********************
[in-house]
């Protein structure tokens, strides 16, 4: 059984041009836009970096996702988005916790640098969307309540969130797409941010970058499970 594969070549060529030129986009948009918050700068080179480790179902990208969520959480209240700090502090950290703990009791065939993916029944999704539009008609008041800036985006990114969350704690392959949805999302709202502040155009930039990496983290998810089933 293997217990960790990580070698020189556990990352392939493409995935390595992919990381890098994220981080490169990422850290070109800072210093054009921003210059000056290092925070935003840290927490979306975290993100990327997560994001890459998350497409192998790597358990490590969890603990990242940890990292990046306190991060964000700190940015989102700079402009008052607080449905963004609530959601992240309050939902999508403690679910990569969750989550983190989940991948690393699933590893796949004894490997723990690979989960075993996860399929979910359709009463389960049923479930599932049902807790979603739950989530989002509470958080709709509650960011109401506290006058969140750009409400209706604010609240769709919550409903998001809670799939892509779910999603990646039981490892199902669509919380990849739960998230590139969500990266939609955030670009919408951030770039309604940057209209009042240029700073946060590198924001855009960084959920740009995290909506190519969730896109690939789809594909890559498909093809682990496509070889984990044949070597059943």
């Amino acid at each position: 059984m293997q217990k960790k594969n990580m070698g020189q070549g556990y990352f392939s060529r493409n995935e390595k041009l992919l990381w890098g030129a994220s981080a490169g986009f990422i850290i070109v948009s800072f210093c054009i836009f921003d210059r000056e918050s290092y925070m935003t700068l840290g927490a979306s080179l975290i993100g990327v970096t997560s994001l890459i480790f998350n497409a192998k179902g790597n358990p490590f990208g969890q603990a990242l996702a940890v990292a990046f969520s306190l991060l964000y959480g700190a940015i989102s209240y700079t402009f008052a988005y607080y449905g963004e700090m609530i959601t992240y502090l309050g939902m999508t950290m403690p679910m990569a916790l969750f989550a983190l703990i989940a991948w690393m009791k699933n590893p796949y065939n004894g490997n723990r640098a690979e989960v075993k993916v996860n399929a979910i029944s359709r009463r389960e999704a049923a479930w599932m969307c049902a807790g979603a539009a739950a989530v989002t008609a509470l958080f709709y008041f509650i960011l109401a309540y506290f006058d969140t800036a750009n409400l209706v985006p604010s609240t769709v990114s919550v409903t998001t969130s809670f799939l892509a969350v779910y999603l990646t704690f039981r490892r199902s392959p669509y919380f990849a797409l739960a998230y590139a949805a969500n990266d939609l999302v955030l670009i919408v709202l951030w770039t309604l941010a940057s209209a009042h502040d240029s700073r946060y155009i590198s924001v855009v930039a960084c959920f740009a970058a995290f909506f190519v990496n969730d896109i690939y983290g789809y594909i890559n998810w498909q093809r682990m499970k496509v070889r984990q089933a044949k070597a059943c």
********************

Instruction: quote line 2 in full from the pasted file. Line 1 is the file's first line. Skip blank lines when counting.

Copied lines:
């Protein structure tokens, strides 16, 4: 059984041009836009970096996702988005916790640098969307309540969130797409941010970058499970 594969070549060529030129986009948009918050700068080179480790179902990208969520959480209240700090502090950290703990009791065939993916029944999704539009008609008041800036985006990114969350704690392959949805999302709202502040155009930039990496983290998810089933 293997217990960790990580070698020189556990990352392939493409995935390595992919990381890098994220981080490169990422850290070109800072210093054009921003210059000056290092925070935003840290927490979306975290993100990327997560994001890459998350497409192998790597358990490590969890603990990242940890990292990046306190991060964000700190940015989102700079402009008052607080449905963004609530959601992240309050939902999508403690679910990569969750989550983190989940991948690393699933590893796949004894490997723990690979989960075993996860399929979910359709009463389960049923479930599932049902807790979603739950989530989002509470958080709709509650960011109401506290006058969140750009409400209706604010609240769709919550409903998001809670799939892509779910999603990646039981490892199902669509919380990849739960998230590139969500990266939609955030670009919408951030770039309604940057209209009042240029700073946060590198924001855009960084959920740009995290909506190519969730896109690939789809594909890559498909093809682990496509070889984990044949070597059943």